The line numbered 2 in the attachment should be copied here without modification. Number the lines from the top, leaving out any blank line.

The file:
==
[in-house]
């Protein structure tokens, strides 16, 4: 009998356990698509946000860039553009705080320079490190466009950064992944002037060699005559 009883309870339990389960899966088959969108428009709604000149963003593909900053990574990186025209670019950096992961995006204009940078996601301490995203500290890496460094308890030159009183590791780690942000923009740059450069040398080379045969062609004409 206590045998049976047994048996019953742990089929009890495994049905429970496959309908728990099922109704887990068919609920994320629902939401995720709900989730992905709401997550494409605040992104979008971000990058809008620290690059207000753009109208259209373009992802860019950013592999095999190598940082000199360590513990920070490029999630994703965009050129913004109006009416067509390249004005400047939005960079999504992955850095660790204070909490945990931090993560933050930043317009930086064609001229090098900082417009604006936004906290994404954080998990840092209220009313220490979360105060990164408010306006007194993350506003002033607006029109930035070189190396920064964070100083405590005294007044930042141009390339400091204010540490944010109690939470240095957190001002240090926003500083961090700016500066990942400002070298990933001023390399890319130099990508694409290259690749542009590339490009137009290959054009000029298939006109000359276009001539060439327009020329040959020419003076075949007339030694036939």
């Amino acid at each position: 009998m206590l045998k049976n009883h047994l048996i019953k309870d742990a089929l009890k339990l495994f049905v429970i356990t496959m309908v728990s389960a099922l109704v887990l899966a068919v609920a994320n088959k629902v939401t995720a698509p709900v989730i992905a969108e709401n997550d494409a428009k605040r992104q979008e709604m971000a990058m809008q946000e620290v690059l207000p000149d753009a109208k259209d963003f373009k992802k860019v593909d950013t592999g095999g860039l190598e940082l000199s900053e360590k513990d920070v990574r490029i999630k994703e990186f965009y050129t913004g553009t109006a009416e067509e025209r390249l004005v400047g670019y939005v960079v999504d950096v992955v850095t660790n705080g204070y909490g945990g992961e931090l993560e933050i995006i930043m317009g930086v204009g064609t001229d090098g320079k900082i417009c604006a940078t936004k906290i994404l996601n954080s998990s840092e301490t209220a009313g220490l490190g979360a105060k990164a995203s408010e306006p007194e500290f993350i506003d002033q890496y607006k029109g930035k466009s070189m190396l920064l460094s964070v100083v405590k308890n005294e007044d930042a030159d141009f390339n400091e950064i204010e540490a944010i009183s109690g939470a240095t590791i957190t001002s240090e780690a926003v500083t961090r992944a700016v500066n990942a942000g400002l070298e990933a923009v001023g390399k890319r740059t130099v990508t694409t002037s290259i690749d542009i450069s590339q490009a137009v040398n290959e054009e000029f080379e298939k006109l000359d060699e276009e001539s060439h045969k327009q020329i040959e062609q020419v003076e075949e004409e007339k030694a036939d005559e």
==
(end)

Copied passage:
């Protein structure tokens, strides 16, 4: 009998356990698509946000860039553009705080320079490190466009950064992944002037060699005559 009883309870339990389960899966088959969108428009709604000149963003593909900053990574990186025209670019950096992961995006204009940078996601301490995203500290890496460094308890030159009183590791780690942000923009740059450069040398080379045969062609004409 206590045998049976047994048996019953742990089929009890495994049905429970496959309908728990099922109704887990068919609920994320629902939401995720709900989730992905709401997550494409605040992104979008971000990058809008620290690059207000753009109208259209373009992802860019950013592999095999190598940082000199360590513990920070490029999630994703965009050129913004109006009416067509390249004005400047939005960079999504992955850095660790204070909490945990931090993560933050930043317009930086064609001229090098900082417009604006936004906290994404954080998990840092209220009313220490979360105060990164408010306006007194993350506003002033607006029109930035070189190396920064964070100083405590005294007044930042141009390339400091204010540490944010109690939470240095957190001002240090926003500083961090700016500066990942400002070298990933001023390399890319130099990508694409290259690749542009590339490009137009290959054009000029298939006109000359276009001539060439327009020329040959020419003076075949007339030694036939």